Everything you’ve always understood about science being self-correcting, becoming more accurate all the time as new evidence comes in? Well, that’s absolutely true. At least, it is true over the long term. BUT…
According to James Lawrence Powell in his new book, Four Revolutions in the Earth Sciences: From Heresy to Truth, if there’s one thing you can count on, it’s that a new, more accurate theory about a pivotal aspect of science will be fought tooth and nail and resisted with considerable vehemence, not to mention ridicule, possibly for decades, until it is rather abruptly and matter-of-factly accepted as the obvious truth. At least, that’s how it was for four of the most important theories in the history of science, relating to the nature and history of the earth itself.
This probably happens with “smaller” theories too, where one scientist clings to an older theory about the mechanisms of an obscure single cell, while another scientist provides evidence for a different mechanism. But when it comes to the Biggies—theories that are foundational, that account for the environment in which billions of other scientific events take place—oh, those are going to be fought over, you’d better believe it.
The four divisions in Powell’s book sum up these theories very nicely: Deep Time (the age of the earth), Continental Drift and Plate Tectonics, Meteorite Impact (did it happen? can it happen again?), and Global Warming. One by one over a century or two, each of these concepts intruded into the scientific world view, each of them, in a way, setting the stage for the next one. And all along the way, geologists, biologists, and physicists resisted them with a passion. What was almost as intriguing as this great drama itself, though, was the cast of characters. As you progress through each section, you find yourself thinking, about some revered geologist or physicist, “What? He resisted THIS one too, despite the evidence?” The same “old guard” or, as time went on, their students, always seemed to dig their heels in and never accept the new evidence.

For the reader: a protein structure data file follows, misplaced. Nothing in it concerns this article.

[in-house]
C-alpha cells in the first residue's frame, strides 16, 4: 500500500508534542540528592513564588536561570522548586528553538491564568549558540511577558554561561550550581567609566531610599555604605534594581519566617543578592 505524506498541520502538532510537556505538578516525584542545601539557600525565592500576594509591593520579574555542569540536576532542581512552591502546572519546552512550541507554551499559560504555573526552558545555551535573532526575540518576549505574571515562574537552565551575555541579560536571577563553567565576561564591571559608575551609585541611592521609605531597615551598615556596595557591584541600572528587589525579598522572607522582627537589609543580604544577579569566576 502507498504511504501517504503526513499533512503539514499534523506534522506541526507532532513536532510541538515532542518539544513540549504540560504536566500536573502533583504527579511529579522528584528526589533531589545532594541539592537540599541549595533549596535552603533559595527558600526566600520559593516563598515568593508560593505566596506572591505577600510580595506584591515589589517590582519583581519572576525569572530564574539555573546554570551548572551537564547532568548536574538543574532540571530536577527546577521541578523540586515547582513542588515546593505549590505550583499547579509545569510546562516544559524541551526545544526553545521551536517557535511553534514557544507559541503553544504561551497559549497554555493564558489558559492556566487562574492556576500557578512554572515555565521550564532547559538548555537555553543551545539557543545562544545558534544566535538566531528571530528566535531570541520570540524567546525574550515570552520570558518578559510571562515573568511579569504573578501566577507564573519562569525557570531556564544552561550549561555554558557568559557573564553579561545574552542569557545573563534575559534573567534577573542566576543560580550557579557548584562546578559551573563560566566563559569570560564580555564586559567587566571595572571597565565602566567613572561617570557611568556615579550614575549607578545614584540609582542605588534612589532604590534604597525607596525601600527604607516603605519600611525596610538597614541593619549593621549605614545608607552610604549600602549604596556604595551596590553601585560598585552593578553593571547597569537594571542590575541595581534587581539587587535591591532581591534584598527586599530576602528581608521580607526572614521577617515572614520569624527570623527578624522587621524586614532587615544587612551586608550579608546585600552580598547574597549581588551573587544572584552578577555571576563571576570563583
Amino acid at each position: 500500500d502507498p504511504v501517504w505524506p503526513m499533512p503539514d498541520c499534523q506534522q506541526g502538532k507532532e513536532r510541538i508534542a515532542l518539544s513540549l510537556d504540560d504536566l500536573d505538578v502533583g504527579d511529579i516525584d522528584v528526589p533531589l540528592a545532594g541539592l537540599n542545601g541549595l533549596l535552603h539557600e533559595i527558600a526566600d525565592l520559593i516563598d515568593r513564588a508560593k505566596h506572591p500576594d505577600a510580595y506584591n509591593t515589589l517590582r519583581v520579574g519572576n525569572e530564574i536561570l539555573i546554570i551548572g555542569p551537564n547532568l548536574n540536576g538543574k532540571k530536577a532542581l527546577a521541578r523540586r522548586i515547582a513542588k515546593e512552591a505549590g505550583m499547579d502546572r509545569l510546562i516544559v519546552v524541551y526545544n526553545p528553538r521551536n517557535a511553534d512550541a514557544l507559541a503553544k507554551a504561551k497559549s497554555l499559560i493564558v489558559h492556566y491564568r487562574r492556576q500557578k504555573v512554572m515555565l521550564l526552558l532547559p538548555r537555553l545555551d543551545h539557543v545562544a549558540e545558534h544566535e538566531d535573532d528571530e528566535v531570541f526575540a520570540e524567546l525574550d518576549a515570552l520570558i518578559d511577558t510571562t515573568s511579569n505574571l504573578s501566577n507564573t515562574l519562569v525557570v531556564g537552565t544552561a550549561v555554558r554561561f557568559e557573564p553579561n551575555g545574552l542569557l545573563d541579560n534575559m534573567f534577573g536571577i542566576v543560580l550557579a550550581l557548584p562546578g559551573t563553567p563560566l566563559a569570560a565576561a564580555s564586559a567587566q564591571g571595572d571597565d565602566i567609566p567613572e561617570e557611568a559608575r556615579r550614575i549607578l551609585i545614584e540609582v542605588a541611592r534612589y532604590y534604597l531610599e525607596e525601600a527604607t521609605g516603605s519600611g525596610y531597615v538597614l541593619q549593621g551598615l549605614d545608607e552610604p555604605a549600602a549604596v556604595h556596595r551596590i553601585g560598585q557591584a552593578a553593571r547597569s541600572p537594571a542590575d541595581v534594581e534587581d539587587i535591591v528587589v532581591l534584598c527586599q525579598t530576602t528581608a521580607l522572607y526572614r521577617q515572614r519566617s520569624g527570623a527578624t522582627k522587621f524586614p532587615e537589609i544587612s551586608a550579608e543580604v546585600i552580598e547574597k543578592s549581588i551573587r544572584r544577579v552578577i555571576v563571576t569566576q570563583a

Apart from giving us a fascinating read in the history of science, Powell shows us two things about human nature in this book. The first is that it is as rampant in scientific endeavour as it is in any other human activity. Yes, some people cling to well-earned reputations and can’t see why the standard answers that have served for so long should suddenly be thrown out. And no doubt there are some big egos. Some of the ego is about not wanting to be shown to be wrong before the entire scientific community. But some of it is also a desire not to see one’s entire life’s work proven erroneous and all to have been for nothing. It’s hardly a surprise that that can be a bitter pill to swallow; nor is it a surprise when someone fights against that.
But another thing Powell shows us about human nature is that the tactics of deniers of a new major theory don’t change much. Opposers always seem to provide weak theories or explanations to try to preserve the old theory, that don’t stand up to the new facts. And when those explanations don’t repel the change, these people resort to personal attacks on those who promote the new theories.
This may sound familiar to those scientists currently bringing forward the evidence for global climate change. But they can take heart that this understanding of the world will likely be considered the standard understanding in just another few years. (Let’s hope the people in government get with the program too, as soon as possible, instead of continuing to cling to dead theory that could ruin the world.)
James Lawrence Powell, having a PhD in geochemistry from MIT, is in a position to know something about this subject. He taught geology at Oberlin College for twenty-some years, and is currently the executive director of the National Physical Science Consortium. He gives us a compelling and thorough tour of the history of some powerful changes in what we know about the world as well as the wrestlings it took to get those changes recognized.
I highly recommend this book for anyone interested in gaining an understanding of how the self-correcting nature of science works behind the scenes, where the facts and evidence, always win—eventually.
2014, Columbia University Press
384 pages USD $31.50/CDN $35.00 (hardcover)